Hello folks! Here we are again, I’m on the plane to LA and it’s time to hand over the Pepperdine Scotland blog from one biennial company to the next. As we get ready to transition our entire online presence from 2016’s The Interference to 2018’s The Abode, I’ve been thinking about the similarities and differences in this stage of development with each of our four new Pepperdine Scotland plays to date. I thought perhaps it might be interesting to share a bit about each one with you.
In 2012 this was still an experiment and we didn’t even know if the whole Pepperdine Scotland concept was going to work. We found our feet as we went, and so it was nice to know that Peter Arnott was relatively settled and confident in what he wanted the play to look like and how he wanted it to work. You’d expect him to be settled – he had wanted to write Why Do You Stand There in The Rain? for the previous twenty years. He’d just never had had an opportunity to work with a large ensemble of young Americans that could sing. (It should come as a surprise to nobody that new play commissions in Scotland for a company of that description don’t exactly come along often.) It meant that when the stars finally aligned to bring us together it was electric from the start. I can still remember Peter stopping Composer/MD John Kielty and me in a corridor (Pepperdine’s much-loved ‘Callboard Hallway’) on Day 2 and saying “Gentlemen, I think we might have a hit on our hands.” John and I had both been really moved and excited by the piece, but I don’t think we were anywhere near ready to tempt fate by speculating out loud about a ‘hit’. Leave it to Peter to see the show’s success
before anyone else.
For 2014 we experimented with a devised show, so at this point we had only just decided on the concept of the piece and didn’t really have any content beyond some philosophical experiments and real-life case studies. The students wanted to look at the double-edged sword of the internet as it has completely upended the way we communicate with each other as a society. I often think it’s a shame that we can’t get that company of students and writer JC Marshall together to go back into script development and create the next iteration of Forget Fire. It was awfully prescient, and I think will continue to prove so even more as time marches on. It touched on fake news, internet troll raids, and the silencing of ‘smaller’ voices. We’ve already seen lots of that in The Interference, and I think you’ll see there’s a lot more to come in The Abode.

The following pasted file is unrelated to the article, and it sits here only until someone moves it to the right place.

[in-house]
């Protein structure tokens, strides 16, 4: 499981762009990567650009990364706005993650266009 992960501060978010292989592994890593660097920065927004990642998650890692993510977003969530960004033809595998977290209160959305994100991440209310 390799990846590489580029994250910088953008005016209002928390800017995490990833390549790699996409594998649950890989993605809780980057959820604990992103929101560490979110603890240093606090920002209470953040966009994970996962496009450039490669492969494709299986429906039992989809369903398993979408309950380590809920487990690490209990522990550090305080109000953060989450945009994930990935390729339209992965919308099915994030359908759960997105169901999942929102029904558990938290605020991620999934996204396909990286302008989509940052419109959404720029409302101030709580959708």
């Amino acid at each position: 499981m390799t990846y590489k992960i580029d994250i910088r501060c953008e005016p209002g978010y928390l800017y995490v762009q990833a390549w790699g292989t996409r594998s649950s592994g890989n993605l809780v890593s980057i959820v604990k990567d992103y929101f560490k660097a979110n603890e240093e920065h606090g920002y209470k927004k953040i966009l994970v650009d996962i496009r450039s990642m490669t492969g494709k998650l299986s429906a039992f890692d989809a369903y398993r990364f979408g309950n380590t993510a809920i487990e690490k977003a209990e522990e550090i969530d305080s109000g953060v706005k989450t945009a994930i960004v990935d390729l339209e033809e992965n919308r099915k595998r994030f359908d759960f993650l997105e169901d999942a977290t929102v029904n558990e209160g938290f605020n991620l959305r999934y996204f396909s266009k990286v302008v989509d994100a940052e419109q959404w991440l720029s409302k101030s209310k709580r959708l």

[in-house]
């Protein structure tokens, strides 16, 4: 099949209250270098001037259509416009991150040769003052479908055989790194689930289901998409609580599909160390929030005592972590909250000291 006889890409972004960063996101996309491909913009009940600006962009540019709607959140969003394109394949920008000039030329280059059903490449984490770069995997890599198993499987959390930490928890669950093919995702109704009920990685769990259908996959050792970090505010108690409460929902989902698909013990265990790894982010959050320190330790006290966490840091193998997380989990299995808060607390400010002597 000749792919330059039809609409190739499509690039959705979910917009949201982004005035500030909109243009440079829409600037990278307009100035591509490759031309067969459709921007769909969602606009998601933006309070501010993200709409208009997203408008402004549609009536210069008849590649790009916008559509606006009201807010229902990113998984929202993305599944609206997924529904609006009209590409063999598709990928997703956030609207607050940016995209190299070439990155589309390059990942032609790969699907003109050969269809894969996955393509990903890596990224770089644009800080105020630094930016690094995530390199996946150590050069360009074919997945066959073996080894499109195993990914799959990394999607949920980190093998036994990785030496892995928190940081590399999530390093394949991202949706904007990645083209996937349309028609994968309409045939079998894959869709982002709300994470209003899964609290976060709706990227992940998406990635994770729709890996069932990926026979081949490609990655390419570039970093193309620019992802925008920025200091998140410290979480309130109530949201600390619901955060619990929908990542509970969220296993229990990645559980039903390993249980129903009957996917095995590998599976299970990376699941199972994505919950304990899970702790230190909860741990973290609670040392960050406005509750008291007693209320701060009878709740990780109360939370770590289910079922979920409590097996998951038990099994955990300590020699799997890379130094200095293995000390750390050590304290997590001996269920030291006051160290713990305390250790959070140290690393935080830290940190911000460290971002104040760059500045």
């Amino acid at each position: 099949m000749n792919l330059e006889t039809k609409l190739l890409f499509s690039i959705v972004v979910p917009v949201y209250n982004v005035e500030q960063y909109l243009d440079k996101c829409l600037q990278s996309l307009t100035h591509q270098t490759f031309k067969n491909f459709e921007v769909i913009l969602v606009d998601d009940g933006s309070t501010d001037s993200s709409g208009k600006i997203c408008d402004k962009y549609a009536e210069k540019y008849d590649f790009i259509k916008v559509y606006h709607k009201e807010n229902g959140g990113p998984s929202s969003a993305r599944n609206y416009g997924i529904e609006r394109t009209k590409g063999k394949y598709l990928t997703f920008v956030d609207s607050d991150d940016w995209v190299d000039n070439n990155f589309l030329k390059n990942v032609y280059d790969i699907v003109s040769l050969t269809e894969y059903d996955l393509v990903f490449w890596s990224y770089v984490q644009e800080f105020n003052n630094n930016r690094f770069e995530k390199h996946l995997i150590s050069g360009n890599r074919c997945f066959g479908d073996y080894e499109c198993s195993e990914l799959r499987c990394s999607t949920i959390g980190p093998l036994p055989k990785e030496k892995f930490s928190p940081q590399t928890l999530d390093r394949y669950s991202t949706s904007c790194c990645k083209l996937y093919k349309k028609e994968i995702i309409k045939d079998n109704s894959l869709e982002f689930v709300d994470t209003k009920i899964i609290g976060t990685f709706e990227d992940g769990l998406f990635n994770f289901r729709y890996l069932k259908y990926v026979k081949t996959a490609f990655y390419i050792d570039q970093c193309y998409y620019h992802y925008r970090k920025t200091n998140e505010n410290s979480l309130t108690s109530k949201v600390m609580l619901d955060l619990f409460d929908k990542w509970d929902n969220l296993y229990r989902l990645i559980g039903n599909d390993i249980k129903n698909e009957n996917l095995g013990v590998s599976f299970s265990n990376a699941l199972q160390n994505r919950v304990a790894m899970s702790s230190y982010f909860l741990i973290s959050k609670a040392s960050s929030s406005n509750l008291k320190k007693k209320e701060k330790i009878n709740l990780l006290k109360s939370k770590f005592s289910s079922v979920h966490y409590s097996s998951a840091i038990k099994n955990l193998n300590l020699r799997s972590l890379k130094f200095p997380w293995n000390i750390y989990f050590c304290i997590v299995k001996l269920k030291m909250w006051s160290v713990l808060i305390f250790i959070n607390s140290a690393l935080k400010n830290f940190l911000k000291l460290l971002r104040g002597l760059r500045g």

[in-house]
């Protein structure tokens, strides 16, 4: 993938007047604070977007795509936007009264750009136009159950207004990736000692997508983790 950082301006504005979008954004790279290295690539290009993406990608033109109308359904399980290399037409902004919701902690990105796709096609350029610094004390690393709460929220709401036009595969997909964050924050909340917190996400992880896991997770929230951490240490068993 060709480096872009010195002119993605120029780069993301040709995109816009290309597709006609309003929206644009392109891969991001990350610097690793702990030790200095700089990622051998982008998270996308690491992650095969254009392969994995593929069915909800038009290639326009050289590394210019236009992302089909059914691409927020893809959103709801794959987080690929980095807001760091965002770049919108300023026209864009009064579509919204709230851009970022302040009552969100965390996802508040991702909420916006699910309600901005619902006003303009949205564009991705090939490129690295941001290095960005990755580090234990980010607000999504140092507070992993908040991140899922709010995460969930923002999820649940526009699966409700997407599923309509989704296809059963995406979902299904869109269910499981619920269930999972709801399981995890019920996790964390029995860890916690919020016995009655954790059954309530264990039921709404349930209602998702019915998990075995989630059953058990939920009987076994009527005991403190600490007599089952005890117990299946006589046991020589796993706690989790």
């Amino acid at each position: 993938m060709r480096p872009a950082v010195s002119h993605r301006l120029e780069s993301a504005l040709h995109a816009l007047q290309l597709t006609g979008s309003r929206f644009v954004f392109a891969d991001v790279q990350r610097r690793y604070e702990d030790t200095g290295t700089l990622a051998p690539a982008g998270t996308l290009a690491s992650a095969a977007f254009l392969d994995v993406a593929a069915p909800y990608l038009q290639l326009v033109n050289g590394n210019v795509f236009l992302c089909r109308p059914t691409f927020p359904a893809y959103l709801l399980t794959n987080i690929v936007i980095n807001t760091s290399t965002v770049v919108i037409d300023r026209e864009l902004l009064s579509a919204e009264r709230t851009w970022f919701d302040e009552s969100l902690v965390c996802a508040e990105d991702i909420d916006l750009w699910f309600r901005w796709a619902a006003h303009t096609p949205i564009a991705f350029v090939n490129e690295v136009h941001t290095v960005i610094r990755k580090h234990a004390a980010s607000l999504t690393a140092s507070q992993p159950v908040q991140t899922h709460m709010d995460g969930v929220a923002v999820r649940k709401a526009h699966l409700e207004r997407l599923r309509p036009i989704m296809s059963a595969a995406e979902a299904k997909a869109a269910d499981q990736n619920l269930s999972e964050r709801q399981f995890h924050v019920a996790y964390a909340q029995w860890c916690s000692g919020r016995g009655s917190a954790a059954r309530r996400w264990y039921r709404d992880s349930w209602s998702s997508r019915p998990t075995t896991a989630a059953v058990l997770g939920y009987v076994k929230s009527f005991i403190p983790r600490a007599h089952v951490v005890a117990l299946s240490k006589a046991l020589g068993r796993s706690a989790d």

At the point of February/March ‘Spring Break’ 2016 (yep, Pepperdine has theirs in the middle of winter – go figure), The Interference as a title and as a concept was only a couple of months old, even though playwright Lynda Radley had been under commission to write it for the better part of a year. She’d originally pitched a show called Bystanderand we’d already written marketing copy and submitted it to venues for consideration. The piece was going to be about how and why and when we do or don’t intervene when we witness things like harassment on a train, a potential medical emergency in the street, or even a xenophobic comment from a taxi driver. It was bigger than that, but those were the most concrete examples we had to describe it. It all came from the infamous YouTube video of the Stirling Uni hockey team singing misogynist songs on a public bus. But of course, when Lynda started her research into equivalent incidents in America, she couldn’t stop stumbling onto incident after incident of campus rape where the same misogynist culture silences victims and questions their motives. It hearkened back to an earlier work-in-progress of Lynda’s, I’ve Got a Girl, which focuses on victim blaming/silencing in the Ched Evans case in the UK. And so, over Christmas 2015 Bystander joined up with I’ve Got a Girl and became 2016’s The Interference.